We Are Union news release. UnionsWA news release. ABC News. Canberra Times. The Guardian. Victorian government 1 May 2019 call for a national 0.02 mg/m3 occupational exposure standard. Cancer Council’s silica dust factsheet.
Arguments for a more protective UK silica exposure standard: Part 1: Dust to dust: Deadly silica standard is killing UK workers, Hazards, number 126, 2014. Part 2: A line in the sand, Hazards, number 127, 2014.
Cement sector unions in India are to ‘intensify’ their health and safety activities, with an emphasis on prevention of work-related ill-health. Trade union representatives attending the meeting organised by the global union IndustriALL in Chennai from 29 to 30 July 2019 reported that despite improvements in occupational health and safety (OHS) in the cement industry and periodic health check-ups in many places, most of the workforce in the industry is not provided with comprehensive safety training. As a result, many workers in the sector are not aware of the occupational hazards, including exposure to crystalline dust, alternative fuels, heat, heavy lifting and shift work. Union representatives highlighted that while fatal and near fatal accidents attract more attention, a large number of occupational illnesses including musculoskeletal, respiratory, skin and circulatory diseases, are often not even recognised as occupational diseases, resulting in a lack of appropriate medical treatment and compensation for victims. Problems are amplified by the ‘enormous presence’ of precarious workers with poor working conditions and lack of social protection, the global union IndustriALL noted. “In recent times, almost all fatal accidents in the Indian cement industry have involved precarious workers,” it said. IndustriALL’s materials officer Alexander Ivanou noted: “A system of effective social dialogue with unions’ participation is the only possible way to improve workers’ safety and protect their health and life in India.” Apoorva Kaiwar, the global union’s regional secretary, said: “It is encouraging to see that due to our continuous engagement, trade unions have increased their attention to OHS issues and in many cases designated OHS union representatives and taken initiatives to form OHS committees in their workplaces. Our efforts to support and build IndustriALL affiliates’ capacity will continue.”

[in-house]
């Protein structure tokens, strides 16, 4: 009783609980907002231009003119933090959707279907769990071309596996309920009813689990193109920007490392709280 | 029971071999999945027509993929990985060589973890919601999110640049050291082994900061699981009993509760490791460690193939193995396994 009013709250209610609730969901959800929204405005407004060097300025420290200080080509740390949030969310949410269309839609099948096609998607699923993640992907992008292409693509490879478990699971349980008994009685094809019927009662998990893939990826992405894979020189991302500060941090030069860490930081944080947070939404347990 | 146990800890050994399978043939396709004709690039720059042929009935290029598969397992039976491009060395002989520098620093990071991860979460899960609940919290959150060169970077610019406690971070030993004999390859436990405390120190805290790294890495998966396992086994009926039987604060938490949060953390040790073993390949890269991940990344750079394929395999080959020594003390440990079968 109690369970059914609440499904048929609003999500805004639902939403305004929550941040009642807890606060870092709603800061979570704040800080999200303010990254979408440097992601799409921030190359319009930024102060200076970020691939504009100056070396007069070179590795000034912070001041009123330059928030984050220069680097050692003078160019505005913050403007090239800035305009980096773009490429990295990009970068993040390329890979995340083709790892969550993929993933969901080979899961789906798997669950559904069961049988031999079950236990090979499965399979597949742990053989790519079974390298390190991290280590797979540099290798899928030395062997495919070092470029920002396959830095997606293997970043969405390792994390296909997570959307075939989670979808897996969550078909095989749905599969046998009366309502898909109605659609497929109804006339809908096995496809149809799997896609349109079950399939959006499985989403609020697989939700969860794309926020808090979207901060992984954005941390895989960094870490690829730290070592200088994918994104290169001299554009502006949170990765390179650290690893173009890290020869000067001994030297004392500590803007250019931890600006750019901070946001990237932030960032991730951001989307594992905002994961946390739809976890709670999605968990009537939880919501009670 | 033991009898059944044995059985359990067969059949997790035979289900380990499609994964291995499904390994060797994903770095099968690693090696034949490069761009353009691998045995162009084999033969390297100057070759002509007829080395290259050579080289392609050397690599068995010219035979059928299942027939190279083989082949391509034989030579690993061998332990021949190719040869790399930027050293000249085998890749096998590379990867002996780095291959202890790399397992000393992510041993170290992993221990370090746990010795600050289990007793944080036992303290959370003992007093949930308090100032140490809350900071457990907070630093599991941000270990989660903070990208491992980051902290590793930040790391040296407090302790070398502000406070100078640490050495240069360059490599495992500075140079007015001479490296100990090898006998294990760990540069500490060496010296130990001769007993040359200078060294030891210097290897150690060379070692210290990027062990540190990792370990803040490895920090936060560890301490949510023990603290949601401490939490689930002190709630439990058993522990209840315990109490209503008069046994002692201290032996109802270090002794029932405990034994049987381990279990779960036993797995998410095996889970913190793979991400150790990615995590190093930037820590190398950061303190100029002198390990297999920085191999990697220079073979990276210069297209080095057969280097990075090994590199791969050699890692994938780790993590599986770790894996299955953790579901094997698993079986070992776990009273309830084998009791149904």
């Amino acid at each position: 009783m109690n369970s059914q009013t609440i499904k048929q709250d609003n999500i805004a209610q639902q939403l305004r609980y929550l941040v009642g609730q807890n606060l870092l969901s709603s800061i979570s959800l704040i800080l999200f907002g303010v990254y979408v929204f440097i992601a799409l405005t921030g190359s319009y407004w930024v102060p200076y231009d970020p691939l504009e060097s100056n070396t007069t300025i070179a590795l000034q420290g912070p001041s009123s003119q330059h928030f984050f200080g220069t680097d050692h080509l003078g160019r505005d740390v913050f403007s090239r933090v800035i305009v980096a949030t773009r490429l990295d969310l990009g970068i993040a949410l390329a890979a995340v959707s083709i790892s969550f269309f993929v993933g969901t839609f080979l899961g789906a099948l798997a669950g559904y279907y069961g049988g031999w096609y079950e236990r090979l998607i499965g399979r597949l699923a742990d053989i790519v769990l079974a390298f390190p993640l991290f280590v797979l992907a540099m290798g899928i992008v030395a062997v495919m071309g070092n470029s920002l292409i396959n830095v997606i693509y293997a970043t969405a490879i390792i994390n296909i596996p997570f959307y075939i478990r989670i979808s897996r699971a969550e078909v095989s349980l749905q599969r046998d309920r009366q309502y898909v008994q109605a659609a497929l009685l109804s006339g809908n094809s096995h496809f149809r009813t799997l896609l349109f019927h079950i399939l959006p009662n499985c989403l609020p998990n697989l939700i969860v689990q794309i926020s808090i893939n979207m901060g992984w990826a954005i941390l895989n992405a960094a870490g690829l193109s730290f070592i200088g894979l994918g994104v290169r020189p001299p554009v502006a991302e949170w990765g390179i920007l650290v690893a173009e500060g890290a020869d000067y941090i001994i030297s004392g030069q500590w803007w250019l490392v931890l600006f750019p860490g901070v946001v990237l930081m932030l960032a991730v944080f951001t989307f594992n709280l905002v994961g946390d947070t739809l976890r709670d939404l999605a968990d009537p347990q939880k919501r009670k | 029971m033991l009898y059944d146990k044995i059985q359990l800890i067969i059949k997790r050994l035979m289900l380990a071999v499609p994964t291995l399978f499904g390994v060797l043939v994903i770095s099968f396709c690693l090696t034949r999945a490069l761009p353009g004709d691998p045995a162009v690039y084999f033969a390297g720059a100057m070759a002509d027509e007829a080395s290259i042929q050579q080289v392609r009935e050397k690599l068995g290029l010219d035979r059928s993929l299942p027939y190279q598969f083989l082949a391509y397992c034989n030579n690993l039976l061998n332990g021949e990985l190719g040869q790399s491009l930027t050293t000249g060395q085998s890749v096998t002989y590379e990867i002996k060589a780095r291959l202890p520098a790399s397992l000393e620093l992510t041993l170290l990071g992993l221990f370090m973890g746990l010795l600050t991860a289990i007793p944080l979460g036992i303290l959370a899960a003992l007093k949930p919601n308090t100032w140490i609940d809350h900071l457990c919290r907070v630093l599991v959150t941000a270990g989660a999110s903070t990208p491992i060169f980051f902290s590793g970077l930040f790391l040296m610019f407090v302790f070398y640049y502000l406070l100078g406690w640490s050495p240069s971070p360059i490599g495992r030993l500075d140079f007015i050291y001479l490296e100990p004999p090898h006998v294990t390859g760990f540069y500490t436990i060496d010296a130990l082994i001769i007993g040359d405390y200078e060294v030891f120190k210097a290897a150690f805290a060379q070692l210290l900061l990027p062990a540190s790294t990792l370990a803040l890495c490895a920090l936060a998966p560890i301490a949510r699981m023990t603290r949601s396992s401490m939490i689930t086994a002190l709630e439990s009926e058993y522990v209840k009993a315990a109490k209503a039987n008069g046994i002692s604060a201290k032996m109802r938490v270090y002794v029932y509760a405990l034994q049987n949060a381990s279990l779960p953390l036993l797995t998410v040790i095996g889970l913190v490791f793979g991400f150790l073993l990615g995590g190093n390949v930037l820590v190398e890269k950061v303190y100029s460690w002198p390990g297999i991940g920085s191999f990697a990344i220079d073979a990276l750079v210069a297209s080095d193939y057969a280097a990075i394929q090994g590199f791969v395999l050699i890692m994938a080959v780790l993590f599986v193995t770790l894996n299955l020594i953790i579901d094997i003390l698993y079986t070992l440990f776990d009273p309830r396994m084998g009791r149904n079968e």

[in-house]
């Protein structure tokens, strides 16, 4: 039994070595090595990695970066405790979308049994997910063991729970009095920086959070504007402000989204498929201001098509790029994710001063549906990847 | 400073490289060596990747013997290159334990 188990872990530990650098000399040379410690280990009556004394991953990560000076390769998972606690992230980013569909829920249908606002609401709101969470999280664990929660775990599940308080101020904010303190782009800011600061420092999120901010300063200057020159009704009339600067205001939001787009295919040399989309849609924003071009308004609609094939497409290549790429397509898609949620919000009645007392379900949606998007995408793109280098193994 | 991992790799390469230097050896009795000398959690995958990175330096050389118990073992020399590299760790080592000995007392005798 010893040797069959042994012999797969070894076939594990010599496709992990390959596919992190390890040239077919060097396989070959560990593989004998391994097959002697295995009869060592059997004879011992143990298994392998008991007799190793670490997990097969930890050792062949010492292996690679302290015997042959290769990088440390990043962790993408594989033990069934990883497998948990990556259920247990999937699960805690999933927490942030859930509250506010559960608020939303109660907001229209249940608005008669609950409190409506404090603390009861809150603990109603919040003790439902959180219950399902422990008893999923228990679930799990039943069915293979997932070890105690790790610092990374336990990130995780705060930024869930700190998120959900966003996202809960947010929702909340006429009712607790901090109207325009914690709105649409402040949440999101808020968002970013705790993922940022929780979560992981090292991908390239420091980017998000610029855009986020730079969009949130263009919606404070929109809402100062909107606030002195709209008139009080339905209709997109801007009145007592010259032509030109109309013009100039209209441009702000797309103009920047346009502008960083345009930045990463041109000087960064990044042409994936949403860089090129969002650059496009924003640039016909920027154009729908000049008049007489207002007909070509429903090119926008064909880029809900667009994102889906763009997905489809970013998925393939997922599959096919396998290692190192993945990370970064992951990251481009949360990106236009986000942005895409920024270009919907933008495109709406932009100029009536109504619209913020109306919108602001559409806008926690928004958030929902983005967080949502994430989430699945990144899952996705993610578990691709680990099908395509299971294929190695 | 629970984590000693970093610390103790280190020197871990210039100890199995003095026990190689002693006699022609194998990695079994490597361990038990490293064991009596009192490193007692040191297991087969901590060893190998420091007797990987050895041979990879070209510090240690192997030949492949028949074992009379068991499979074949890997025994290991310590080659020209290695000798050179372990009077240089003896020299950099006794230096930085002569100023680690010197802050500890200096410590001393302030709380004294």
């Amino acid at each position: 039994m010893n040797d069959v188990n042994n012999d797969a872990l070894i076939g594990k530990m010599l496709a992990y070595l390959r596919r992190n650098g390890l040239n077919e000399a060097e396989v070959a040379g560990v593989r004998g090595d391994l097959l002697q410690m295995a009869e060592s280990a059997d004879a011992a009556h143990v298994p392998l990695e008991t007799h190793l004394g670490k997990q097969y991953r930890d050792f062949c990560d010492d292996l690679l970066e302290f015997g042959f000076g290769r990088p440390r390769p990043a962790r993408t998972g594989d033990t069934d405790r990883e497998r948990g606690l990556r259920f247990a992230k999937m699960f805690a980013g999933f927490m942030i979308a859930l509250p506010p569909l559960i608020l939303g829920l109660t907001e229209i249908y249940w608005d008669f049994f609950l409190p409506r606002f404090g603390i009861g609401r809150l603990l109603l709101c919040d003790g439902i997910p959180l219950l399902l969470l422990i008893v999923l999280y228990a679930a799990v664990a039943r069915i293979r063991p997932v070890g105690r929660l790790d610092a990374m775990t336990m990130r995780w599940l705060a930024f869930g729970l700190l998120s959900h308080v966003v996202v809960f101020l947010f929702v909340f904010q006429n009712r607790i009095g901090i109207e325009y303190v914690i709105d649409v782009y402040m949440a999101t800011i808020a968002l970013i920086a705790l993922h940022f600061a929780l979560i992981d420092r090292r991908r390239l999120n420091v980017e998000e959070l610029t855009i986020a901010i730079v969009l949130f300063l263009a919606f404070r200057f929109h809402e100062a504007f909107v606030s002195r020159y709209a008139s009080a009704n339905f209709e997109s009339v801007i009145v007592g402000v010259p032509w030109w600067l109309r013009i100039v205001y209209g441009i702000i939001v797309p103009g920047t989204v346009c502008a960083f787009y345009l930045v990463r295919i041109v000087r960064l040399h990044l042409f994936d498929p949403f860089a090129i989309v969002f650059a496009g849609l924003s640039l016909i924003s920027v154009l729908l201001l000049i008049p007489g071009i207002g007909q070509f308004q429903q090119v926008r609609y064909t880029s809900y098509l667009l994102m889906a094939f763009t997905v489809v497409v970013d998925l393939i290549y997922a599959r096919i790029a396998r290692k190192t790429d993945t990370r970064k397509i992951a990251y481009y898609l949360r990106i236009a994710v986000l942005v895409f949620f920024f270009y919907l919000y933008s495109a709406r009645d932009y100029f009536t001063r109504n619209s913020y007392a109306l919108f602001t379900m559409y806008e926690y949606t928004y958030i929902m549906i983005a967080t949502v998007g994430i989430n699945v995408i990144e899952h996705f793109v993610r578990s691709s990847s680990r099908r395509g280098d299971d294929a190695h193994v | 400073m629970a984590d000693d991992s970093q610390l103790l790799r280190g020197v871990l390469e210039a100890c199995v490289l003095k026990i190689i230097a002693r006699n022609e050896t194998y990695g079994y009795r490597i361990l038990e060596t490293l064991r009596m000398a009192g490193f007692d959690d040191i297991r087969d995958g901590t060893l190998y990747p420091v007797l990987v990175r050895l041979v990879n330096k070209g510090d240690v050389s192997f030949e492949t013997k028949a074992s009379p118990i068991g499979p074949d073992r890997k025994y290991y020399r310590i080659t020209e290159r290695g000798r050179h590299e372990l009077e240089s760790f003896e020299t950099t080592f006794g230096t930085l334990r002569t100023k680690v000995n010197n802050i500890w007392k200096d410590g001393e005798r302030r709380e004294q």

IndustriALL news release.
A leading cancer journal has warned the continued use of asbestos in many countries will perpetuate the human suffering caused by “this highly preventable cause of premature death.” The editorial in The Lancet Oncology highlights the record high asbestos-related death rates in the UK. It also criticises the repeat failure of the US to ban chrysotile asbestos, noting this was now being challenged in the courts. It notes “in the USA, ten states and Washington, DC, are suing the Environmental Protection Agency for failing to enforce strict rules on the use of asbestos.” Worldwide, fewer than a third of nations have comprehensive bans on asbestos, it indicates, with the related death toll inevitably set to increase. “The USA is not the only country that still uses asbestos. Although it is banned in 55 countries worldwide, many continue to mine and use it, with Russia and China among the top producers. In such nations, it still poses very real health risks,” the paper notes. “We can only expect the incidence of asbestos-related mesothelioma and other diseases in these countries to continue to rise unless governments act to address this highly preventable cause of premature death.”
Asbestos exposure: the dust cloud lingers: Editorial, The Lancet Oncology, volume 20, issue 8, page 1035, 1 August 2019.